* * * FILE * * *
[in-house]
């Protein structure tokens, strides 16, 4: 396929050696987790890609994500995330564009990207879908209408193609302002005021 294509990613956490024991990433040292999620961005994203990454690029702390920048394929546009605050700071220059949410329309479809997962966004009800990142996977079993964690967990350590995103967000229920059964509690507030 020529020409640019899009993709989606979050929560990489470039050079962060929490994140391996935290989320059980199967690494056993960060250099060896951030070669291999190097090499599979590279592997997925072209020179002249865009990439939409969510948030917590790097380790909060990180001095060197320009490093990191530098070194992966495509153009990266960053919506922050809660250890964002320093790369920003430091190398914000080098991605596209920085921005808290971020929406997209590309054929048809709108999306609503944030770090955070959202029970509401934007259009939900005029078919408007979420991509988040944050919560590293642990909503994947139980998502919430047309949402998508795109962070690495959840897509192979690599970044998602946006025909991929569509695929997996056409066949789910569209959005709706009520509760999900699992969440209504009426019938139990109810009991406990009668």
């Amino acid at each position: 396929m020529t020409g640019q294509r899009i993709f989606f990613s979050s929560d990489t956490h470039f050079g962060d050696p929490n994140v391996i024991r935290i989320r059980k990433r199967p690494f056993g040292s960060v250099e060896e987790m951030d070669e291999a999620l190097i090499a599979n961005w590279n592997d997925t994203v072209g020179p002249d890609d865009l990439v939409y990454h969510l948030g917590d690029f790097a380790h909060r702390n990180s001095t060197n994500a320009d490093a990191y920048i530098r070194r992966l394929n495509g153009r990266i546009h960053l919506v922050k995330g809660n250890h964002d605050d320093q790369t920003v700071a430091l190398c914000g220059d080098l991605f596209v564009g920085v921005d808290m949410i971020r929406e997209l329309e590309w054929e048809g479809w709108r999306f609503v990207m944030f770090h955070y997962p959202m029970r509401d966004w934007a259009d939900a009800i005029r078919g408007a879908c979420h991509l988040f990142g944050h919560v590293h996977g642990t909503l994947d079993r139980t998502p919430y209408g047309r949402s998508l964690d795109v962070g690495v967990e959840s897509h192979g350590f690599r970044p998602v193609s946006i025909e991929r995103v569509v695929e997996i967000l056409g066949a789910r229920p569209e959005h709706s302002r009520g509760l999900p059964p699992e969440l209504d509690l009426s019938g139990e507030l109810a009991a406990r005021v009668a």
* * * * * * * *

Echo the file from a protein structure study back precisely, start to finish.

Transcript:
[in-house]
């Protein structure tokens, strides 16, 4: 396929050696987790890609994500995330564009990207879908209408193609302002005021 294509990613956490024991990433040292999620961005994203990454690029702390920048394929546009605050700071220059949410329309479809997962966004009800990142996977079993964690967990350590995103967000229920059964509690507030 020529020409640019899009993709989606979050929560990489470039050079962060929490994140391996935290989320059980199967690494056993960060250099060896951030070669291999190097090499599979590279592997997925072209020179002249865009990439939409969510948030917590790097380790909060990180001095060197320009490093990191530098070194992966495509153009990266960053919506922050809660250890964002320093790369920003430091190398914000080098991605596209920085921005808290971020929406997209590309054929048809709108999306609503944030770090955070959202029970509401934007259009939900005029078919408007979420991509988040944050919560590293642990909503994947139980998502919430047309949402998508795109962070690495959840897509192979690599970044998602946006025909991929569509695929997996056409066949789910569209959005709706009520509760999900699992969440209504009426019938139990109810009991406990009668």
């Amino acid at each position: 396929m020529t020409g640019q294509r899009i993709f989606f990613s979050s929560d990489t956490h470039f050079g962060d050696p929490n994140v391996i024991r935290i989320r059980k990433r199967p690494f056993g040292s960060v250099e060896e987790m951030d070669e291999a999620l190097i090499a599979n961005w590279n592997d997925t994203v072209g020179p002249d890609d865009l990439v939409y990454h969510l948030g917590d690029f790097a380790h909060r702390n990180s001095t060197n994500a320009d490093a990191y920048i530098r070194r992966l394929n495509g153009r990266i546009h960053l919506v922050k995330g809660n250890h964002d605050d320093q790369t920003v700071a430091l190398c914000g220059d080098l991605f596209v564009g920085v921005d808290m949410i971020r929406e997209l329309e590309w054929e048809g479809w709108r999306f609503v990207m944030f770090h955070y997962p959202m029970r509401d966004w934007a259009d939900a009800i005029r078919g408007a879908c979420h991509l988040f990142g944050h919560v590293h996977g642990t909503l994947d079993r139980t998502p919430y209408g047309r949402s998508l964690d795109v962070g690495v967990e959840s897509h192979g350590f690599r970044p998602v193609s946006i025909e991929r995103v569509v695929e997996i967000l056409g066949a789910r229920p569209e959005h709706s302002r009520g509760l999900p059964p699992e969440l209504d509690l009426s019938g139990e507030l109810a009991a406990r005021v009668a």